The idea of “methodological cityism” is one we apply here to the urban political ecology literature, but I’ve written about it at greater or lesser length elsewhere in other registers, including in the following pieces:
The full text of our IJURR article is available (with no paywall at least for the moment) at the International Journal of Urban and Regional Research.
I just received in the mail my copy of Megaregions: Globalization’s New Urban Form?, edited by John Harrison and Michael Hoyler (2015, Edward Elgar). This book emerged out of a set of paper sessions John and Michael organized at the 2013 AAG, and I am honoured to have a chapter in the book, titled “Megaregions and the urban question: The new strategic terrain for US competitiveness”. In this chapter I critically reconstruct contemporary planning and policy discourses about megaregions in light of 1960s debates over the “urban question” and megalopolis, and in light of my current research on competitive multi-city regionalism in the US.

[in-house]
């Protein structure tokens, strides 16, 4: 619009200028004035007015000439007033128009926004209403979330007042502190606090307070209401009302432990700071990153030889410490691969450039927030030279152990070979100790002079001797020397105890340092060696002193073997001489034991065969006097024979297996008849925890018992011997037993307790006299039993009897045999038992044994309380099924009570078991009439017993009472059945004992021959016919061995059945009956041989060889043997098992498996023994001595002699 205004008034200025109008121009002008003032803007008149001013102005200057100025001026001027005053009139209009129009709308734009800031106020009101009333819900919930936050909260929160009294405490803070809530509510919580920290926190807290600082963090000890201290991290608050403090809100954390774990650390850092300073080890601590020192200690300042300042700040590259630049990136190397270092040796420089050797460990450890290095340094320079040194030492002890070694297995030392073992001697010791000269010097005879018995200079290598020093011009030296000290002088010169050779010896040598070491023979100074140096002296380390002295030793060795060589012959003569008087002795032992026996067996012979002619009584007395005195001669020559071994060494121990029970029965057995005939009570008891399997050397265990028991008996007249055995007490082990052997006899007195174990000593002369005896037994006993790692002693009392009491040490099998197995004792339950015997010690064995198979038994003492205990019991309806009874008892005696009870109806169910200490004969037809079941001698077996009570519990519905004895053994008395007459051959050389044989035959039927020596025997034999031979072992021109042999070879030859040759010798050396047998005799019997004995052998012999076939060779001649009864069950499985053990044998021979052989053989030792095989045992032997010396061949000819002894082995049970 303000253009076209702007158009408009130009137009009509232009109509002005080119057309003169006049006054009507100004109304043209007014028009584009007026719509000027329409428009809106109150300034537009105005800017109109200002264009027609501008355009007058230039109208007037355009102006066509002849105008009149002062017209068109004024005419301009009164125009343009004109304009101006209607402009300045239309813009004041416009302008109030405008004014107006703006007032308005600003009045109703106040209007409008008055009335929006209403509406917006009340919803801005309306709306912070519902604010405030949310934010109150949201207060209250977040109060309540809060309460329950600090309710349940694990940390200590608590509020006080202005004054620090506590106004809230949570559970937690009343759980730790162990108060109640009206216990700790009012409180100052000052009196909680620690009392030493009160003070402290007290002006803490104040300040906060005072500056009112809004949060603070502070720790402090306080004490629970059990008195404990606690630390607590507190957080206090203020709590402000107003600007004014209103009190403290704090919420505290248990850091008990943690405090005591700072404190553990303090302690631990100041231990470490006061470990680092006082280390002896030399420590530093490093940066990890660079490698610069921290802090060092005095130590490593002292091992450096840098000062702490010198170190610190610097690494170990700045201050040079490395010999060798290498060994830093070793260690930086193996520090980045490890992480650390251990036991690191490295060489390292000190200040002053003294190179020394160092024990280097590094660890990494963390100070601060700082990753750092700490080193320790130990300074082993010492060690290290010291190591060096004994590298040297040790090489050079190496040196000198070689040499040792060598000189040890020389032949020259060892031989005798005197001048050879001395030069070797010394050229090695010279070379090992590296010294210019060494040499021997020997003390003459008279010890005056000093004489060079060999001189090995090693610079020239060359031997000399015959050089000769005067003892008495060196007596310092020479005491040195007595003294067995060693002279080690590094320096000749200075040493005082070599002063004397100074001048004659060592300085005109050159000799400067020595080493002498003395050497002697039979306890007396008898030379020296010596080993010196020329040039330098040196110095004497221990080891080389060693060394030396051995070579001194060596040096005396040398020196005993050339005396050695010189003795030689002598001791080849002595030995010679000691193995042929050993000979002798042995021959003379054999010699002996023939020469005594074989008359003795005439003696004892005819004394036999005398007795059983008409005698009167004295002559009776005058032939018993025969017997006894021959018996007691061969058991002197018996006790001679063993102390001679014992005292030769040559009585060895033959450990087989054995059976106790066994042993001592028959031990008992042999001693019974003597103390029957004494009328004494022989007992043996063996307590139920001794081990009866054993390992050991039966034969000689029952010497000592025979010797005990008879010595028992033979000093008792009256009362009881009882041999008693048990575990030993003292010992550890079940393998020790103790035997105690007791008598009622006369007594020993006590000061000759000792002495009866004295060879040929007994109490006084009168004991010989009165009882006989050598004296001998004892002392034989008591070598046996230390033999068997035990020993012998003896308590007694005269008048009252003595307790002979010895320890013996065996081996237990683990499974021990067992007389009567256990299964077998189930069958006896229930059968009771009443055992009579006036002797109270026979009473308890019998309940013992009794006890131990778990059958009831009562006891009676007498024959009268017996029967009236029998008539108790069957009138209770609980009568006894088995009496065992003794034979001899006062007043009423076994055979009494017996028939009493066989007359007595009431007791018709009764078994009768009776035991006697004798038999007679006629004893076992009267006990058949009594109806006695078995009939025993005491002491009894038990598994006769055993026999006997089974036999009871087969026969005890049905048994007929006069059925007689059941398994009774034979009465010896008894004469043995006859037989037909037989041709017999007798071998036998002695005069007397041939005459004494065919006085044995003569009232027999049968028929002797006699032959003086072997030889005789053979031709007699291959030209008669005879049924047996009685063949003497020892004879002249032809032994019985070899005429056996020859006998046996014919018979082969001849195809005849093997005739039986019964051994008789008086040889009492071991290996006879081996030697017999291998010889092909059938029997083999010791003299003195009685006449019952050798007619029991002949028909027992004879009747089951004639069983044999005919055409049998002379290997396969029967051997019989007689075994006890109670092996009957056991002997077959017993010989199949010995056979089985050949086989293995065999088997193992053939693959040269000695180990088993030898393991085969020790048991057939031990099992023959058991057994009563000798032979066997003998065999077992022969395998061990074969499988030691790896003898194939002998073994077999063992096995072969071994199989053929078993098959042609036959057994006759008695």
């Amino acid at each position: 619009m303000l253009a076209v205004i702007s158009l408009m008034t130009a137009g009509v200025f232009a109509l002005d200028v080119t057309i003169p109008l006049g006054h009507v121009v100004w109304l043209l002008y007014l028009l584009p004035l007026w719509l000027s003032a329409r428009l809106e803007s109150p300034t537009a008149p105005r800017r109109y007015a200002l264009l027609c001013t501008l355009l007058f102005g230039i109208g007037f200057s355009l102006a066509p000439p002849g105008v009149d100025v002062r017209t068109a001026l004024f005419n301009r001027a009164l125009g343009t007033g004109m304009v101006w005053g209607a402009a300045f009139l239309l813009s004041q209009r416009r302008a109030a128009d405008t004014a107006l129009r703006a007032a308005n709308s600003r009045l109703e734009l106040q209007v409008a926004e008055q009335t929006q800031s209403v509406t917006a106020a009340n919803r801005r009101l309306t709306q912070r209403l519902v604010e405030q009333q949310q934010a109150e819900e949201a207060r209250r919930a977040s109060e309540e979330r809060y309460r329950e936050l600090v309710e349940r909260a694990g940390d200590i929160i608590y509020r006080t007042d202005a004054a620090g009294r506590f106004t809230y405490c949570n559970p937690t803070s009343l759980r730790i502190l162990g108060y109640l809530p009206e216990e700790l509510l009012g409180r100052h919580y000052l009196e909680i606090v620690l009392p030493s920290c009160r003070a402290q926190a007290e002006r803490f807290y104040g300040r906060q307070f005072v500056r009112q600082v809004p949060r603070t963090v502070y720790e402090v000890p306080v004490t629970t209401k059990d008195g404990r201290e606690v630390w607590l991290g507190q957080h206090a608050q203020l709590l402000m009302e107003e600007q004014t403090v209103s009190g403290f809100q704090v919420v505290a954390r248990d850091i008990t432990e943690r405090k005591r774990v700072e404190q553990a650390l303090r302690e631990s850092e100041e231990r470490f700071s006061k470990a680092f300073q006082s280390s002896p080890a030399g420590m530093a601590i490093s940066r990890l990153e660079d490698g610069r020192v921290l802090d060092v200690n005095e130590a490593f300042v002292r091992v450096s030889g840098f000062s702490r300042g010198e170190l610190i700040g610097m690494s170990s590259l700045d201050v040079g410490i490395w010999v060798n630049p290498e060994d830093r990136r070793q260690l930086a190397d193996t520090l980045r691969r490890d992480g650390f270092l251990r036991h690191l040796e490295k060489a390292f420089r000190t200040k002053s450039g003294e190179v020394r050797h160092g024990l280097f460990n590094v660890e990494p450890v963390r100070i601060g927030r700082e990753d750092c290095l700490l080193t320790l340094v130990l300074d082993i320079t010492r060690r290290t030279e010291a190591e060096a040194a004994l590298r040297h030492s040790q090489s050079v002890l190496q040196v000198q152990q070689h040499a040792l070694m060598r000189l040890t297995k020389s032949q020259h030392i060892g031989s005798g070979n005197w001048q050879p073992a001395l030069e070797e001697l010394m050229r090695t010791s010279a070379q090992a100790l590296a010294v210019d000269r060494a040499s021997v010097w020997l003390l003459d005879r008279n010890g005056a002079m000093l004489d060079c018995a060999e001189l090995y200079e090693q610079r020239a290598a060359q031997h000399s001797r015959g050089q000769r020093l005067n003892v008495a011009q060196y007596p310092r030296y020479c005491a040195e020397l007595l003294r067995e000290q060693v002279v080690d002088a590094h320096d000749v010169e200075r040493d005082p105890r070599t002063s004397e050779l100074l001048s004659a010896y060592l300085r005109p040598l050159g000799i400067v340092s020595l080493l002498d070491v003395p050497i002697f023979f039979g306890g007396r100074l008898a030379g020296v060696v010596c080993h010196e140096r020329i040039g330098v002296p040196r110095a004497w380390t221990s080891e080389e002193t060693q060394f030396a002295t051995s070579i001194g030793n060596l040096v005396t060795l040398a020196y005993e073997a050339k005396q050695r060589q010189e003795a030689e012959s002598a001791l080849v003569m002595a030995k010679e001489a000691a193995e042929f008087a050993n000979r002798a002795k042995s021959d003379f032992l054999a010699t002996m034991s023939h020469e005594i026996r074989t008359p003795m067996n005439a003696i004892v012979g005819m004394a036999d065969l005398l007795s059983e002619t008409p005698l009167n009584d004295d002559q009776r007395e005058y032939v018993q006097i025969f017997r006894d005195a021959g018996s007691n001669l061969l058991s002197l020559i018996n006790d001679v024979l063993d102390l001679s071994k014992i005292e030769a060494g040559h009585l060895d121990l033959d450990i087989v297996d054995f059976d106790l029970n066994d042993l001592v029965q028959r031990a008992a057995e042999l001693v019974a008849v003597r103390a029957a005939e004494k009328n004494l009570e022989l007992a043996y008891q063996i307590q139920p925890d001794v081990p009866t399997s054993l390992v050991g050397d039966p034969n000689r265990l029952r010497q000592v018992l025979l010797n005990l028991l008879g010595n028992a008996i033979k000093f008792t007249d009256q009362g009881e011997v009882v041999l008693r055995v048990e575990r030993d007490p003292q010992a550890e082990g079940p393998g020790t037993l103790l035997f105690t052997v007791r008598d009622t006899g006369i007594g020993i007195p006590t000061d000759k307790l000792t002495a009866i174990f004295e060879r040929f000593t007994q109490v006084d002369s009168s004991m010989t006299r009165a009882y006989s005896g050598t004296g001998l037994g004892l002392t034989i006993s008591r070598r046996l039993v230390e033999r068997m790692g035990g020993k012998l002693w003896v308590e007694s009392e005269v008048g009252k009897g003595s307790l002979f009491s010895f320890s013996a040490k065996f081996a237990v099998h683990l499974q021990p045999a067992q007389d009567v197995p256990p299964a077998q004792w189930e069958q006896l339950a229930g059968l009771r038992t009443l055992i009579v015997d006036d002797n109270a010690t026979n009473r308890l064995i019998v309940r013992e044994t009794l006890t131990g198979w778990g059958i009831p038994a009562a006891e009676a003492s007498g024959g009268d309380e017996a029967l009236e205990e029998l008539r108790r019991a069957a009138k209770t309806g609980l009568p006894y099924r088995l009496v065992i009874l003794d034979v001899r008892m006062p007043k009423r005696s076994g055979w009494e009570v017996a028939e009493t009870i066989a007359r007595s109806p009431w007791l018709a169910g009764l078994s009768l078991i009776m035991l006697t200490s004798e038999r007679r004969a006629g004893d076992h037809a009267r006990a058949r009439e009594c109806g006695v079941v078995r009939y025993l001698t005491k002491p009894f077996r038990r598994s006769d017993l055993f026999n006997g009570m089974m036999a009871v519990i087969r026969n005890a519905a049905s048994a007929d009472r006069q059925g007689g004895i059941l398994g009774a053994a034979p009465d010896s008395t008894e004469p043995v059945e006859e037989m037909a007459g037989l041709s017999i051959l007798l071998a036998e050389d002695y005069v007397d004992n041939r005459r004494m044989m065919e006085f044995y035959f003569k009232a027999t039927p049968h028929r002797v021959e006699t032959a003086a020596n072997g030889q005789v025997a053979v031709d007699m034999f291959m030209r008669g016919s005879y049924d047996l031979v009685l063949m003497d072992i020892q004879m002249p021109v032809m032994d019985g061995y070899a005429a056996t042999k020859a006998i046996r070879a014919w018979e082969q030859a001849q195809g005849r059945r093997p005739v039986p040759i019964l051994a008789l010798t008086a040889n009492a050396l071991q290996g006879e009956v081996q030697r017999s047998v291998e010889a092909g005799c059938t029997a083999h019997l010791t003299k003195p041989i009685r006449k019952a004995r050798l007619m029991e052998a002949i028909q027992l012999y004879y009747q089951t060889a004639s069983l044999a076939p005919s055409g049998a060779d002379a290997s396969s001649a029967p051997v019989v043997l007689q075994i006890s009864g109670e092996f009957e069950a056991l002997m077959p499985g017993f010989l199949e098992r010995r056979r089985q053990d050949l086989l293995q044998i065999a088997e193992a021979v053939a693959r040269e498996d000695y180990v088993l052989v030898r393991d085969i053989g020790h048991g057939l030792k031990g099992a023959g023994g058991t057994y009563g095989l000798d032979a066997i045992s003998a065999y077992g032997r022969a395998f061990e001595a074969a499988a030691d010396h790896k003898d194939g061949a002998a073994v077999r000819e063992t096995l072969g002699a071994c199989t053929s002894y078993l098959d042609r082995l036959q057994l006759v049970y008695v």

Here’s the description of the book:
By critically assessing the opportunities and challenges posed by planning and governing at the megaregional scale, this innovative book examines the latest conceptualizations of trans-metropolitan landscapes. In doing so, it seeks to uncover whether megaregions are a meaningful new spatial framework for the analysis of cities in globalization. Situated within the broader contours of global urban analysis, the book draws together a range of thought-provoking contributions from scholars engaged in the study of trans-metropolitan regions. It thereby provides multiple paths of access for those wishing to familiarize themselves with this topical area of global urban studies.